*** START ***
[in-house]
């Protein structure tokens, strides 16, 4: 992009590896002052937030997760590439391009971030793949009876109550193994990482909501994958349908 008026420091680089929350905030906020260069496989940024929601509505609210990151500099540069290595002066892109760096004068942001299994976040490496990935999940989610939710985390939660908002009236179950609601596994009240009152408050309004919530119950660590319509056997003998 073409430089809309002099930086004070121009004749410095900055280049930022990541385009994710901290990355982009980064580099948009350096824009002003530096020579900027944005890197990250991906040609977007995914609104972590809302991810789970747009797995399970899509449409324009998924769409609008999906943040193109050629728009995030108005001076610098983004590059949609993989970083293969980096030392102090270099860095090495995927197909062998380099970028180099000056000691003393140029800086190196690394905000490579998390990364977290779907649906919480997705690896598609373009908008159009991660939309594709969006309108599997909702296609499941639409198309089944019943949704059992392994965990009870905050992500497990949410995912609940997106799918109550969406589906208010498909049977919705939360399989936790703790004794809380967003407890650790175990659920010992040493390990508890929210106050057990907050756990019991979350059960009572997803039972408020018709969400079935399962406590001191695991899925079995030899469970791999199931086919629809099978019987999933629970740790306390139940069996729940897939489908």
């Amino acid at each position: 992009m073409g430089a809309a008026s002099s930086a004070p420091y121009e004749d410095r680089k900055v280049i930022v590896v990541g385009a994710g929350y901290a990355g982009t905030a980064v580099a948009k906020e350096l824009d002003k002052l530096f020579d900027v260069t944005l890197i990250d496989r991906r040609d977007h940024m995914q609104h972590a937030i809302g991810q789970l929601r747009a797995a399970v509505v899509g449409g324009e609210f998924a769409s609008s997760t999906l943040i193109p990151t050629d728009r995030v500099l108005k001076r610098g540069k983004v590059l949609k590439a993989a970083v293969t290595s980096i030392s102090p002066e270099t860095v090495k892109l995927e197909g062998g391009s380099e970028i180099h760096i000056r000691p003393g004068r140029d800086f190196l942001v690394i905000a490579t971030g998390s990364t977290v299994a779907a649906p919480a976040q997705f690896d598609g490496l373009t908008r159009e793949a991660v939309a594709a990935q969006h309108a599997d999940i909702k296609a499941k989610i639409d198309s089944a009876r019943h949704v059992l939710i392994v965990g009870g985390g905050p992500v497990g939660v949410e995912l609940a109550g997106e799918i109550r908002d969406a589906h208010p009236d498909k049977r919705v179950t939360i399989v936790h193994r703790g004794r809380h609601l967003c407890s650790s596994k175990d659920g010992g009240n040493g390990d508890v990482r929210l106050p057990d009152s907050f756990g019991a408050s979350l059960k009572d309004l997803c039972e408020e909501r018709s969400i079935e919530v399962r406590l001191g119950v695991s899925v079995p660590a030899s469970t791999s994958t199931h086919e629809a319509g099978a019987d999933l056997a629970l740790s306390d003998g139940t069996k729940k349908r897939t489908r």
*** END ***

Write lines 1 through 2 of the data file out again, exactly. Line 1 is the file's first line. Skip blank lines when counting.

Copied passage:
[in-house]
């Protein structure tokens, strides 16, 4: 992009590896002052937030997760590439391009971030793949009876109550193994990482909501994958349908 008026420091680089929350905030906020260069496989940024929601509505609210990151500099540069290595002066892109760096004068942001299994976040490496990935999940989610939710985390939660908002009236179950609601596994009240009152408050309004919530119950660590319509056997003998 073409430089809309002099930086004070121009004749410095900055280049930022990541385009994710901290990355982009980064580099948009350096824009002003530096020579900027944005890197990250991906040609977007995914609104972590809302991810789970747009797995399970899509449409324009998924769409609008999906943040193109050629728009995030108005001076610098983004590059949609993989970083293969980096030392102090270099860095090495995927197909062998380099970028180099000056000691003393140029800086190196690394905000490579998390990364977290779907649906919480997705690896598609373009908008159009991660939309594709969006309108599997909702296609499941639409198309089944019943949704059992392994965990009870905050992500497990949410995912609940997106799918109550969406589906208010498909049977919705939360399989936790703790004794809380967003407890650790175990659920010992040493390990508890929210106050057990907050756990019991979350059960009572997803039972408020018709969400079935399962406590001191695991899925079995030899469970791999199931086919629809099978019987999933629970740790306390139940069996729940897939489908």